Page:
In a nutshell: Barbara Stanwyck plays Jean Harrington, a con artist on a luxury liner traveling to New York. She is accompanied by her father and partner-in-crime "Colonel" Harrington (played by Charles Coburn) when she comes across Charles Pike (played by Henry Fonda). Charles has just spent "a year up the Amazon" studying snakes, and is heir to a huge ale fortune (not a beer fortune, he adamantly insists). Charles is a smart guy, but we get the sense he's lived the sheltered life of an academic. Jean knows a sucker when she sees one.
In a great scene that takes place in the ship's dining room, Jean watches him reject all the other gold diggers that hit on him while he's trying to read. In one of the many sly sexual jokes, Charles is reading a book called "Are Snakes Necessary?" which is a reference to a popular book of the period called "Is Sex Necessary?" Indeed, throughout the whole movie, Charlie's snakes will be used as a sexual metaphor that Sturges somehow managed to slip in despite the Motion Picture Production Code. Anyway, Jean trips him purposely, which breaks the heel on her shoe, so she "forces" him to come back to her cabin to pick out a new shoe for her.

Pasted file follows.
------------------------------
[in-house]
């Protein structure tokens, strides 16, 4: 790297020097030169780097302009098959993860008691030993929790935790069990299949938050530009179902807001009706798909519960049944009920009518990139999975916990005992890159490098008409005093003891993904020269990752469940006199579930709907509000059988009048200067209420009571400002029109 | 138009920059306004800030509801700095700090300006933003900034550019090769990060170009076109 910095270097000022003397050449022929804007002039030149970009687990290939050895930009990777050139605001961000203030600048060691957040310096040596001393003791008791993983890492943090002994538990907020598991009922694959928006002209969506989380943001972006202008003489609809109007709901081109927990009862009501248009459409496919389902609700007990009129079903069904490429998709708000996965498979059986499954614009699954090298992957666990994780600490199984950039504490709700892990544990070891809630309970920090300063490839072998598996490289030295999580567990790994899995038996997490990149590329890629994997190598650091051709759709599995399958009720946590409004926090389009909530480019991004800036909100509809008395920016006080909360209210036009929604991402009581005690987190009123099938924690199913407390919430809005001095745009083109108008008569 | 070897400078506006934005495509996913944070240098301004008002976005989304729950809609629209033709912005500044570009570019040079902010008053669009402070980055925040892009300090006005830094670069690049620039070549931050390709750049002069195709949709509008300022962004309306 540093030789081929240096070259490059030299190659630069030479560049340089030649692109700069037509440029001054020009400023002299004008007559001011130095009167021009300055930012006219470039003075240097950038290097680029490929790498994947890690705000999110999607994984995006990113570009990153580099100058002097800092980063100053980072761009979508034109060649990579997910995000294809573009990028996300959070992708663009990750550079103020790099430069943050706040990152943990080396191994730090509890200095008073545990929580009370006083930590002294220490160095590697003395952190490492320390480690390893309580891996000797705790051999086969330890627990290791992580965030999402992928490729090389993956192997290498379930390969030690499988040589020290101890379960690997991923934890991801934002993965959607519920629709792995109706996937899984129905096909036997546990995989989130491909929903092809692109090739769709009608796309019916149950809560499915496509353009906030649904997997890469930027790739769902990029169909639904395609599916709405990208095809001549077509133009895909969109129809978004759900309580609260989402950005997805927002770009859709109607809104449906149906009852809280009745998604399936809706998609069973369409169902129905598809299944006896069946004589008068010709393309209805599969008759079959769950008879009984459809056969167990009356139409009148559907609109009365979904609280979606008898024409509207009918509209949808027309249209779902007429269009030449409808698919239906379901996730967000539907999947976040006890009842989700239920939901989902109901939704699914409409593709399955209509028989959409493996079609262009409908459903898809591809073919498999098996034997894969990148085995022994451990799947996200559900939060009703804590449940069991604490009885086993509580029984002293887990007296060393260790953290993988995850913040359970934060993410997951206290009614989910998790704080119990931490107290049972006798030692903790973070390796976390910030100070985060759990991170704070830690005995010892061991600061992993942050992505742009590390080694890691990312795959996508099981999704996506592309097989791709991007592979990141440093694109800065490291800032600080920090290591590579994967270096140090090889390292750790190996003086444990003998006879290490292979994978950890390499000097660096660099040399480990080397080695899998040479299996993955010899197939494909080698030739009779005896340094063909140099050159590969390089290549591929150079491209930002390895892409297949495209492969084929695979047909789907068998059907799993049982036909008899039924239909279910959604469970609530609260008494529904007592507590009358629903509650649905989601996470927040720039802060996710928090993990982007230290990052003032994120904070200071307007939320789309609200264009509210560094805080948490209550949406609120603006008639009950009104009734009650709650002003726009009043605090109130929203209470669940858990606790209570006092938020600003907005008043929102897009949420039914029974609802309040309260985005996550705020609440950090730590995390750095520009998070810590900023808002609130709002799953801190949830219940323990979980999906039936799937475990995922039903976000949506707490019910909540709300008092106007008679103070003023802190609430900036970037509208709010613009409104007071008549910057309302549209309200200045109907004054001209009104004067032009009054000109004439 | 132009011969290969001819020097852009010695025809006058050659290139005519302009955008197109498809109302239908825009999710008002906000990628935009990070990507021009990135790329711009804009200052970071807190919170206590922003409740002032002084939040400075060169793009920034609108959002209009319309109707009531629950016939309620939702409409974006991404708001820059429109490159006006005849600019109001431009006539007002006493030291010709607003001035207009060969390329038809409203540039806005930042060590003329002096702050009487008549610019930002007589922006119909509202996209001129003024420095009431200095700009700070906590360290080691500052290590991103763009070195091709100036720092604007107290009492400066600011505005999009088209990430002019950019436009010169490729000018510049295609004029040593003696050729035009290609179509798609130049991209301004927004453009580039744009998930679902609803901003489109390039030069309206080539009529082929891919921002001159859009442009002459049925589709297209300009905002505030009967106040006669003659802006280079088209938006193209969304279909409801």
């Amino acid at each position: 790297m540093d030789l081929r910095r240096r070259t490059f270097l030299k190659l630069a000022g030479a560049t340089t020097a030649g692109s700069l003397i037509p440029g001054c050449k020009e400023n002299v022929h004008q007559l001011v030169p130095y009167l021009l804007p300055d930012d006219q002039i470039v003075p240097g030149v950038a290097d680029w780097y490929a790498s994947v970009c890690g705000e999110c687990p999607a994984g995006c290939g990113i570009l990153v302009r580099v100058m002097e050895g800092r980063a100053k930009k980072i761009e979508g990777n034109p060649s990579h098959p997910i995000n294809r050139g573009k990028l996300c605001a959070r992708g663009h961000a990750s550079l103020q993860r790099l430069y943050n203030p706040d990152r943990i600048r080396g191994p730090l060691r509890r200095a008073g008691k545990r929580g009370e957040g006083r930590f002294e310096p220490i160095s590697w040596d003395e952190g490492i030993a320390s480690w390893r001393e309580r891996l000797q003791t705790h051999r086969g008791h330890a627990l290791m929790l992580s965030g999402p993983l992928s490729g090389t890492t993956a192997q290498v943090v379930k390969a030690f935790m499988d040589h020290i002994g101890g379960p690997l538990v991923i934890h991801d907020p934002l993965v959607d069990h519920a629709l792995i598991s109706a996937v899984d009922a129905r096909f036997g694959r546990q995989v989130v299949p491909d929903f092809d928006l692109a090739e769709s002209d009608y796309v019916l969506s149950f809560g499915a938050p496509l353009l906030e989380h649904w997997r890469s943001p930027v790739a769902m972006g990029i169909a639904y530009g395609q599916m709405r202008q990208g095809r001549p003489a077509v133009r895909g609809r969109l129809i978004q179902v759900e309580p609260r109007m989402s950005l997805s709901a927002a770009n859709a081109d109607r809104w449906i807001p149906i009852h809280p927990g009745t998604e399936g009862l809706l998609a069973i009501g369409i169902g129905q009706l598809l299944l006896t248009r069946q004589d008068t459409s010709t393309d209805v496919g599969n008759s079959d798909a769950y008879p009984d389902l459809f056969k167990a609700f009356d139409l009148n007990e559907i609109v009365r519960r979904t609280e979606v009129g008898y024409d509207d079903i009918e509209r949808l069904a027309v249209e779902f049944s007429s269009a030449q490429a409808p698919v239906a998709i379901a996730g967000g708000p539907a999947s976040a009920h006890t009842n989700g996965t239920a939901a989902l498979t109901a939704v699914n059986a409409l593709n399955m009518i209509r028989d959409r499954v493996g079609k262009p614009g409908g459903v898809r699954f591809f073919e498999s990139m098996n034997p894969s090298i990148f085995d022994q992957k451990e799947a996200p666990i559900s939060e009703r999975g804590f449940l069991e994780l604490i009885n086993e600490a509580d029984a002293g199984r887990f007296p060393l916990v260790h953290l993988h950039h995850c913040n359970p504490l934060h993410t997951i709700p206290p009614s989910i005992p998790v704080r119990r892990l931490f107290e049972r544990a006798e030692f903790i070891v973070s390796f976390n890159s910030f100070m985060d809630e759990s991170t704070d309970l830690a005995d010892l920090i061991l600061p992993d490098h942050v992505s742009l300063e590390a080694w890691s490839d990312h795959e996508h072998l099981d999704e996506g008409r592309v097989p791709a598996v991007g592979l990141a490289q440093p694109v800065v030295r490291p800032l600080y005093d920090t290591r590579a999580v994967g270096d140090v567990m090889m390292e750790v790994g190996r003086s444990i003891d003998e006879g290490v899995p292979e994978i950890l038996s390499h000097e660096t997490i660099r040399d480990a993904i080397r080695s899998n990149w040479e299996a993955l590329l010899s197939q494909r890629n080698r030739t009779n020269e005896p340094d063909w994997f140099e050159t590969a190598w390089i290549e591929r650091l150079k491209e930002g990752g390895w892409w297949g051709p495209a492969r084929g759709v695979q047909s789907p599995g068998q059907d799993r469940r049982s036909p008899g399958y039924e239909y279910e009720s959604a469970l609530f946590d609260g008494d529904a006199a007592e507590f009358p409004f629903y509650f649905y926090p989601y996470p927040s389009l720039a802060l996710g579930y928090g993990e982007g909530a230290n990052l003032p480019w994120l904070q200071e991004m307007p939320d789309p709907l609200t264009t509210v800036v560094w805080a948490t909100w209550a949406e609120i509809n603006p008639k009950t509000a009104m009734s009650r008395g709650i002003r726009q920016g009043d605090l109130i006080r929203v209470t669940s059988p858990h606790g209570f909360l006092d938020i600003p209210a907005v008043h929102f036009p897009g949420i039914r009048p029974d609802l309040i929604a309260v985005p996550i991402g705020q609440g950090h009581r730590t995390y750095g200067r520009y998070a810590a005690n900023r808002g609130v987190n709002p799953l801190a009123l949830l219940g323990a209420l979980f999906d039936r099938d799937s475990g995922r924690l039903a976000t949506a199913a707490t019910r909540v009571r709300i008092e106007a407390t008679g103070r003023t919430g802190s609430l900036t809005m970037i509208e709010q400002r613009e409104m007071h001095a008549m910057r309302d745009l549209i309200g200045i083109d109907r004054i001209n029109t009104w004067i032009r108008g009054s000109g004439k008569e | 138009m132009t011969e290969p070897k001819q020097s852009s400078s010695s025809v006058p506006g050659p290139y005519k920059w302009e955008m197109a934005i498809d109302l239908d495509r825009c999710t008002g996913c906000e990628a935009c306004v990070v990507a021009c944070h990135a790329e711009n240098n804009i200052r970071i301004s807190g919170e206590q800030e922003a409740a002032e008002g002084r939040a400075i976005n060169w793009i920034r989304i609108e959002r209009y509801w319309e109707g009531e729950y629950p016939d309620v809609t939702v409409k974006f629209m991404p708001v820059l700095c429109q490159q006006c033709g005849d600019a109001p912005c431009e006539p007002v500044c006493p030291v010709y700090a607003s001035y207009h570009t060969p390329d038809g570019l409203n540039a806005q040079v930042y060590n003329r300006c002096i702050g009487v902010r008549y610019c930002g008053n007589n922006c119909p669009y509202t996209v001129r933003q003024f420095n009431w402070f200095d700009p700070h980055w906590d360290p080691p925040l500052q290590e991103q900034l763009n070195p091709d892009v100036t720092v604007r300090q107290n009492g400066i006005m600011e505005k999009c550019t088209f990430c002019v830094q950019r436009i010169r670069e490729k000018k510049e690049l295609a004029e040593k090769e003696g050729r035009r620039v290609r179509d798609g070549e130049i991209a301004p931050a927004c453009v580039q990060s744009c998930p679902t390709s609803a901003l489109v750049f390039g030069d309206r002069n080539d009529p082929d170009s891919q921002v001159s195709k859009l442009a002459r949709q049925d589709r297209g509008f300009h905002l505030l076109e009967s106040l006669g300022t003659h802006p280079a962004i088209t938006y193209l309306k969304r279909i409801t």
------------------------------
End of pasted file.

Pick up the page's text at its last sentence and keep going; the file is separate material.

Inside her cabin, Jean works her magic as she lets Charles put her new shoes on. He spends most of this scene stammering about her perfume and how nice it smells, especially having been "up the Amazon" as long he has. This sets up the movie's best scene which happens later that night.
While walking Jean back to her cabin for the evening, she "accidentally" leads him to the wrong deck, where his cabin just so happens to be. Talking about Emma, the snake he's transporting, they have the following exchange: